Jul 1, 2007 | Marmot, Summer 2007

Vancouver Island Marmots Return from the Abyss

As spring comes to the high country, one of Mount Washington’s few year-round residents continues its long tradition of awakening from hibernation, feasting on the early wildflowers and grasses, and looking for love!

I refer, of course, to that most elegant and humorous of creatures, the Vancouver Island Marmot. This unique species (scientists know it as Marmota vancouverensis, one of 14 marmot species in the wordl), was until very recently the most critically endangered animal in Canada.

There are currently believed to be only about 65 of these engaging ground squirrels remaining in the wild. That would be a most disheartening number, were it not for the fact that that is about double what it used to be.

As recently as 2001, this engaging and highly social ground squirrel teetered on the brink of extinction, with a wild population of only about 30 individuals.

With the help of government, companies such as Mount Washington Alpine Resort, individual donors from around the world, and scores of scientists, veterinarians, field researchers, publicists and fund-raisers, a captive-breeding a captive-breeding program was begun literally at the last possible moment, in 1997. This program has been highly successful to date æ currently there are more than 140 marmots in captivity.

Successful breeding has occurred at all four of our captive facilities (the Toronto Zoo, the Calgary Zoo, Mountain View Conservation Society, and the breeding facility located here on land generously provided by Mount Washington).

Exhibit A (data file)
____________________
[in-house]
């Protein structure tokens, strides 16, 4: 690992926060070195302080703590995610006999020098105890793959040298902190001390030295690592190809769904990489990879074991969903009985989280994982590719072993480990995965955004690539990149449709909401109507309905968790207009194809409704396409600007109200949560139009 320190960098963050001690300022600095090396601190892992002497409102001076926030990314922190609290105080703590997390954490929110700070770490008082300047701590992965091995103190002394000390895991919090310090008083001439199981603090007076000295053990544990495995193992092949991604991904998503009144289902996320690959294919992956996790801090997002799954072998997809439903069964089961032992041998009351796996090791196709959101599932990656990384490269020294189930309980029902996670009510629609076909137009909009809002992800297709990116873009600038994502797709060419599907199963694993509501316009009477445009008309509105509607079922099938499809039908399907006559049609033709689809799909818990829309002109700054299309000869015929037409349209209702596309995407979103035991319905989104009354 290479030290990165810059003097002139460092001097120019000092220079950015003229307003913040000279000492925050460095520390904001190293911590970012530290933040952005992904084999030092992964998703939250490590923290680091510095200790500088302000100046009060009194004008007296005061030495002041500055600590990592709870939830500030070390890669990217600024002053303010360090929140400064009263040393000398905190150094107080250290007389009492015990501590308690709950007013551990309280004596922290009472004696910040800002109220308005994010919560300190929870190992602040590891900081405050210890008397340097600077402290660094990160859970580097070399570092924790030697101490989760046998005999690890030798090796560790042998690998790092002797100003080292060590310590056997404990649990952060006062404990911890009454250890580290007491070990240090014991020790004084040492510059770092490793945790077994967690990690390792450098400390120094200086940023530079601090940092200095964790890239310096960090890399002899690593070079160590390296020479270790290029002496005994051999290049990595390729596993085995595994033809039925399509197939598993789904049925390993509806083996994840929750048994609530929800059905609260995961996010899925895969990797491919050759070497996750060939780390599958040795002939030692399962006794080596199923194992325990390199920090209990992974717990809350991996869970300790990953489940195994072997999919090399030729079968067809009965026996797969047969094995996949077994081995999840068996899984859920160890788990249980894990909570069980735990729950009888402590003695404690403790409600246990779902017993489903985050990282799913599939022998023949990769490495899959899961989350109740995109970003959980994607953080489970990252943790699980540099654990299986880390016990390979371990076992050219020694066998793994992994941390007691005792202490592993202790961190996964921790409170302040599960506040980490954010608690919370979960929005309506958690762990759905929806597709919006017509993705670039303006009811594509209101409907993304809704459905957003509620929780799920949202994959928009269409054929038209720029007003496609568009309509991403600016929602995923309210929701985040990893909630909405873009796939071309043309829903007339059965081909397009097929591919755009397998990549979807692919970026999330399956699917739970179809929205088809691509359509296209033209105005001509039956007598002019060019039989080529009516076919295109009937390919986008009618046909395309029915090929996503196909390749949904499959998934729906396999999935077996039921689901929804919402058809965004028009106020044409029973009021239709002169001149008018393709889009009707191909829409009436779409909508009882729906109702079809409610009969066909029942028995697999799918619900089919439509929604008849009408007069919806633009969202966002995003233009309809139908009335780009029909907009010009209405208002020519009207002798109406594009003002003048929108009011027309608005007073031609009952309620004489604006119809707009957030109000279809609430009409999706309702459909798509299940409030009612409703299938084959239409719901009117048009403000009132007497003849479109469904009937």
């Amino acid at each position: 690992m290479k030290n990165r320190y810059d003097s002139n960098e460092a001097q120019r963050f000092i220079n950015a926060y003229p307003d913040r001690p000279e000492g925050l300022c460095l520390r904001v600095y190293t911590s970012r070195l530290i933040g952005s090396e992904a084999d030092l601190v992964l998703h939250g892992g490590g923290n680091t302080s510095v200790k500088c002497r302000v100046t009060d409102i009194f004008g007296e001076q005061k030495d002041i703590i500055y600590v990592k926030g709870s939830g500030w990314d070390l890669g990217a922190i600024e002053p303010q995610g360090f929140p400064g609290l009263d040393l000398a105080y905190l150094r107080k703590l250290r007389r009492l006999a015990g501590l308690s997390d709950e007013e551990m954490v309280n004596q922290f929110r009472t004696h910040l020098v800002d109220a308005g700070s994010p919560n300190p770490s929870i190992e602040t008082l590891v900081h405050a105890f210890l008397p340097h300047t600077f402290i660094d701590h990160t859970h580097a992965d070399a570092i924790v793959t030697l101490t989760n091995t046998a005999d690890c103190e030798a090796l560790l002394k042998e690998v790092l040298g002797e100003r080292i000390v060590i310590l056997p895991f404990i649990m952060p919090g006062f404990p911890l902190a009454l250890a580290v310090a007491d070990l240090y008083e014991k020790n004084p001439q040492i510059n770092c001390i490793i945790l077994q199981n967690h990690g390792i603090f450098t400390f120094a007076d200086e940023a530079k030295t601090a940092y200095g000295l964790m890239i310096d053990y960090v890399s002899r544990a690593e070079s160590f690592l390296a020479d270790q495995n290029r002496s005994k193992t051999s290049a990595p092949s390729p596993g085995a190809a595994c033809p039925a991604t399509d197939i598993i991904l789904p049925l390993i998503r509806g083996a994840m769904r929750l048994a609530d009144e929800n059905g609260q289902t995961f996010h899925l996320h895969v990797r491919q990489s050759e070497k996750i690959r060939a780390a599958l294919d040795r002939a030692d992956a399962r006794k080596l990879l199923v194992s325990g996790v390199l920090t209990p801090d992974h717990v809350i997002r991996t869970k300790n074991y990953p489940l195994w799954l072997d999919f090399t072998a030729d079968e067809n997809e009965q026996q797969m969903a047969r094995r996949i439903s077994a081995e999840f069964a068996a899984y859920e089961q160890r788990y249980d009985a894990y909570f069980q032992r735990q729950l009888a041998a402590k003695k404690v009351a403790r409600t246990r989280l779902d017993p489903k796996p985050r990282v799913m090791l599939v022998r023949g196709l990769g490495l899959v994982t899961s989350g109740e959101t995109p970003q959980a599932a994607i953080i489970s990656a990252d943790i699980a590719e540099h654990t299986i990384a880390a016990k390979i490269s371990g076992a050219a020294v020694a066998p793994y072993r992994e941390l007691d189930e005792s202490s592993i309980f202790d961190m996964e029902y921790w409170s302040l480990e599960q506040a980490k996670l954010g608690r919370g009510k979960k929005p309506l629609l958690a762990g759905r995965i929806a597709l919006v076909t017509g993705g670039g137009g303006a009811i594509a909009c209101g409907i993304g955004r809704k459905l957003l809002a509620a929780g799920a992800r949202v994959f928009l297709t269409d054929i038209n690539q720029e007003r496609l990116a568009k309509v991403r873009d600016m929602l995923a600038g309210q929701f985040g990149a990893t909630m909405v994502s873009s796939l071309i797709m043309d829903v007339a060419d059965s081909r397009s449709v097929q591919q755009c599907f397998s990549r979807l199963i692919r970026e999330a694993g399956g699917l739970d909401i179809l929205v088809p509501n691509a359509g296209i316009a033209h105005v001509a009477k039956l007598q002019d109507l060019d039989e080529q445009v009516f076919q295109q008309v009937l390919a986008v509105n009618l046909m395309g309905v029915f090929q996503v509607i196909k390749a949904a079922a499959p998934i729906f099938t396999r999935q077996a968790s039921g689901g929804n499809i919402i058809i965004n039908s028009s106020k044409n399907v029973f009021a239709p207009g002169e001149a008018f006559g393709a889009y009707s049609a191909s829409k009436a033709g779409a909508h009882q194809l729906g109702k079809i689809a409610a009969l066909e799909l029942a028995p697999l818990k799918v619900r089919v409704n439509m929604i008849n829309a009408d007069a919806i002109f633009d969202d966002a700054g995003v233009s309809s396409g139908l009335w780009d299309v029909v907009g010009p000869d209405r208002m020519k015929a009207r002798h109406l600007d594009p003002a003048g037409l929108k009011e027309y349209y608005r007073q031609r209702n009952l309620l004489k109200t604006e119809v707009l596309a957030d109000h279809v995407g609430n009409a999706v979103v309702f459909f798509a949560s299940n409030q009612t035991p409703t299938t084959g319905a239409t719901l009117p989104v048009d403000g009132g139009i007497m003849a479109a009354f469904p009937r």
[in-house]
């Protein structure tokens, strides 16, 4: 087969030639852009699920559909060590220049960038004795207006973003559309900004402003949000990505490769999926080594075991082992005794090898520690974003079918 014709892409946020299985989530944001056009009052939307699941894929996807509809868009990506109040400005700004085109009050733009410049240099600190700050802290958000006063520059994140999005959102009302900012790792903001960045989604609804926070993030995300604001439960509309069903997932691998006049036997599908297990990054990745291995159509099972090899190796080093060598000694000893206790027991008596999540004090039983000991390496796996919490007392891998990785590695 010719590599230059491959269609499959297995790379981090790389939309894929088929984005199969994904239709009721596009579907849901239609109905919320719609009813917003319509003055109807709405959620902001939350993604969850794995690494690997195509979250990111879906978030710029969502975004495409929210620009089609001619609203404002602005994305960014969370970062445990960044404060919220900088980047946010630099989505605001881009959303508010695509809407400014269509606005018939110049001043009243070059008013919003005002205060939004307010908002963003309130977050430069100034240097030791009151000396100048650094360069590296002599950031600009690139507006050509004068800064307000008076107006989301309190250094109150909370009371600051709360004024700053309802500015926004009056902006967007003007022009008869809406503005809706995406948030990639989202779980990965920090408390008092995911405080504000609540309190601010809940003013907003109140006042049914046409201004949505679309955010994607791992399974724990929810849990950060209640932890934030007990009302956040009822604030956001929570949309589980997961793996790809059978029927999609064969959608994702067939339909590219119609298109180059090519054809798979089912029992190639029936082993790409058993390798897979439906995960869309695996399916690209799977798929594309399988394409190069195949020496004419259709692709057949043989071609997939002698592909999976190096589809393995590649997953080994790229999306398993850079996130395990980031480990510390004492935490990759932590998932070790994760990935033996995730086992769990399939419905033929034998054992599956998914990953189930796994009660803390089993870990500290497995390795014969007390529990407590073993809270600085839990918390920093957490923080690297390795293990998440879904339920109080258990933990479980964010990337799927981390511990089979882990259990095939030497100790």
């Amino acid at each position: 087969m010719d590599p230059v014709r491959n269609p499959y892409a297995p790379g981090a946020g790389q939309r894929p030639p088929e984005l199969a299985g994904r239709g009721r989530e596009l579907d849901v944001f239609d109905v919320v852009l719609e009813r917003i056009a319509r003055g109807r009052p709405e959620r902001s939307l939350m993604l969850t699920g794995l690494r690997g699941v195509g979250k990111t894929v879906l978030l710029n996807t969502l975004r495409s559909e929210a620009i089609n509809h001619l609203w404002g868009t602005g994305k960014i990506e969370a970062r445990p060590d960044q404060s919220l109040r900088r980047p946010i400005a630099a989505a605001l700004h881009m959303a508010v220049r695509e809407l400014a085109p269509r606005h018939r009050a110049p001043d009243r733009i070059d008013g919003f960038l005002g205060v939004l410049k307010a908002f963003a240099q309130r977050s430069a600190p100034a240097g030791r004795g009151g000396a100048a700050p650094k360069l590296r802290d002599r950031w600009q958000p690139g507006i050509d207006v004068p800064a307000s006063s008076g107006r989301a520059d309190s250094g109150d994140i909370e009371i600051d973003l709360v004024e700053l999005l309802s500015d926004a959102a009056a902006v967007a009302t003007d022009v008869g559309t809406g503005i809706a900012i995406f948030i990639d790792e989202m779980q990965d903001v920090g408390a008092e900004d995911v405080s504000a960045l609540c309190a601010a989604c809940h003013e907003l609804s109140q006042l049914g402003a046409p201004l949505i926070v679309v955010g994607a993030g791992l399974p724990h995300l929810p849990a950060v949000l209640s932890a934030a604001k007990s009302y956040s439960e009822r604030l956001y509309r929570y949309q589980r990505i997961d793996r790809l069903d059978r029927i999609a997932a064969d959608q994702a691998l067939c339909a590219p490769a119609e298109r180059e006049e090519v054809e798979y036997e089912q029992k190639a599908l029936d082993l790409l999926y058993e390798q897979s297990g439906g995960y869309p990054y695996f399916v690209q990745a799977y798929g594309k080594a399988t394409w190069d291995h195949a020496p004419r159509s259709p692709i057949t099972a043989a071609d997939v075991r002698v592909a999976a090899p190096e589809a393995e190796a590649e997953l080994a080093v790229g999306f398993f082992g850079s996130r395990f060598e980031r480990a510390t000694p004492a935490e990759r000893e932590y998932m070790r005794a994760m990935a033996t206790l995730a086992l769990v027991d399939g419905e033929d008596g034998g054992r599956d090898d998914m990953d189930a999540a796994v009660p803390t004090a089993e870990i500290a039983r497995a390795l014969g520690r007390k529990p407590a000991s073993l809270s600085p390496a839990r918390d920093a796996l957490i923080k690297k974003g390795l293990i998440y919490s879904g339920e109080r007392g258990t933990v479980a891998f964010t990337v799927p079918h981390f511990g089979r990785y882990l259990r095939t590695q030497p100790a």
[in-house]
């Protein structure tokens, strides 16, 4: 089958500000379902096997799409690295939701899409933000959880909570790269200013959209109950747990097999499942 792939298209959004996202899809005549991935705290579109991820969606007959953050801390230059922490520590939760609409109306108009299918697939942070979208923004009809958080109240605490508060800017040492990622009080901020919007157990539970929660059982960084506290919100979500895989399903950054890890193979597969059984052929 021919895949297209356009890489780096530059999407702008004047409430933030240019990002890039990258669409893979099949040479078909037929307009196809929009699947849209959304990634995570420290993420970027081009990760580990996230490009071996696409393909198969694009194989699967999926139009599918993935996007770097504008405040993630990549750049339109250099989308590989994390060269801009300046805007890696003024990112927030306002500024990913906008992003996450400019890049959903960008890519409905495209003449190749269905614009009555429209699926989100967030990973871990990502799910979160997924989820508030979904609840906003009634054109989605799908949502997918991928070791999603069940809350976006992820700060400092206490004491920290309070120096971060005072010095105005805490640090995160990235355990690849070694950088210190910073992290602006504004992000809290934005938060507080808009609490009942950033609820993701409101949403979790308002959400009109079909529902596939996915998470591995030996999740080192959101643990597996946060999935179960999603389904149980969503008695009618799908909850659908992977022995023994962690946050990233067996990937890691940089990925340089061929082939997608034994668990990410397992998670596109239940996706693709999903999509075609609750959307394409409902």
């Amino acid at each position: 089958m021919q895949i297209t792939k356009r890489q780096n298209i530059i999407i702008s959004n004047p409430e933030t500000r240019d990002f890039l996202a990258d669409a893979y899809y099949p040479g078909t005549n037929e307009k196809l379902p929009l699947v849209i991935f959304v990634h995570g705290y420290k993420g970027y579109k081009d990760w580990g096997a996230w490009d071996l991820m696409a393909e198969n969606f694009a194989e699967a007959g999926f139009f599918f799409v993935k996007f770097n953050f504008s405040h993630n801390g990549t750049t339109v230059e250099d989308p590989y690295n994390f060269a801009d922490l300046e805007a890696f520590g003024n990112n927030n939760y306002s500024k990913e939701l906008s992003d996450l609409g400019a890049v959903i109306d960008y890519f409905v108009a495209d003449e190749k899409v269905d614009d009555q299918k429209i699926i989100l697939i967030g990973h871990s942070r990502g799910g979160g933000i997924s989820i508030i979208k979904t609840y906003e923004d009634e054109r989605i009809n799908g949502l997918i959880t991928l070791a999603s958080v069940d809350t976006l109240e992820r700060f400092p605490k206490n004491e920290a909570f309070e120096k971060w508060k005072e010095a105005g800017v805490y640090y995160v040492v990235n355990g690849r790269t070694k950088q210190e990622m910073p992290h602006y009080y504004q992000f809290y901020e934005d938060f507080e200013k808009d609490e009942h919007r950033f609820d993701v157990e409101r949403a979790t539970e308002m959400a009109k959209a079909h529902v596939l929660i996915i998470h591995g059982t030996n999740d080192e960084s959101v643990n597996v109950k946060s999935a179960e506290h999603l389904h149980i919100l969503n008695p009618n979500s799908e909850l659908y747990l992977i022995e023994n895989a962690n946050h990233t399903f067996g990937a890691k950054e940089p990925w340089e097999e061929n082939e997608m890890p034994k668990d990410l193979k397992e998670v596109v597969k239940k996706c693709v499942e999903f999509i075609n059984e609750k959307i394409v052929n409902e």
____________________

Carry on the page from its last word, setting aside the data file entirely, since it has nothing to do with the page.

Last year was especially successful, with a record number of pups born in captivity – 56! In fact, the population is growing at a rate of about 30% annually, which is very happy news indeed.

This positive growth rate not only means that that marmots have barely dodged the bullet of complete extinction, but that we are now in a position to begin returning marmots to the wild.

Last summer we released 31 individuals, and this year that number will be even higher. Ultimately, marmots have been successfully returned to five mountains from which they disappeared during the late 1990s.

How are the released marmots doing? In general we’ve learned that marmots released in previous years are behaving just as wild-born marmots do, eating grasses and flowers, digging burrows and hibernating in appropriate places.

In what is perhaps the most gratifying result of all, two captive-born marmots (named Haida and Onslo) that were released in 2004 also had a litter of pups last summer, becoming the first pair to complete the process of becoming truly wild marmots again and perpetuating the cycle of life.

We are very excited this year, which will be the first year in which we will return marmots to Strathcona Provincial Park. It will take many more years of effort, of course, to achieve the recovery goal of a self-sustaining wild population of 400-600 marmots. This is why your ongoing support is so critical.

But ultimately the prognosis more hopeful than it’s been in years. So as you wander the mountain trails this summer, keep you eyes and ears peeled. The odds of seeing a marmot are actually much better than they were.

Thanks to people like you, I believe this living example of our biological heritage has a bright future.

To learn more about Vancouver Island Marmots or how you can become involved, please visit our website at www.marmots.org or visit the Marmot’s Den, which is located on the ground floor of the main day lodge.

Andrew A. Bryant Scientific Advisor, Marmot Recovery Foundation

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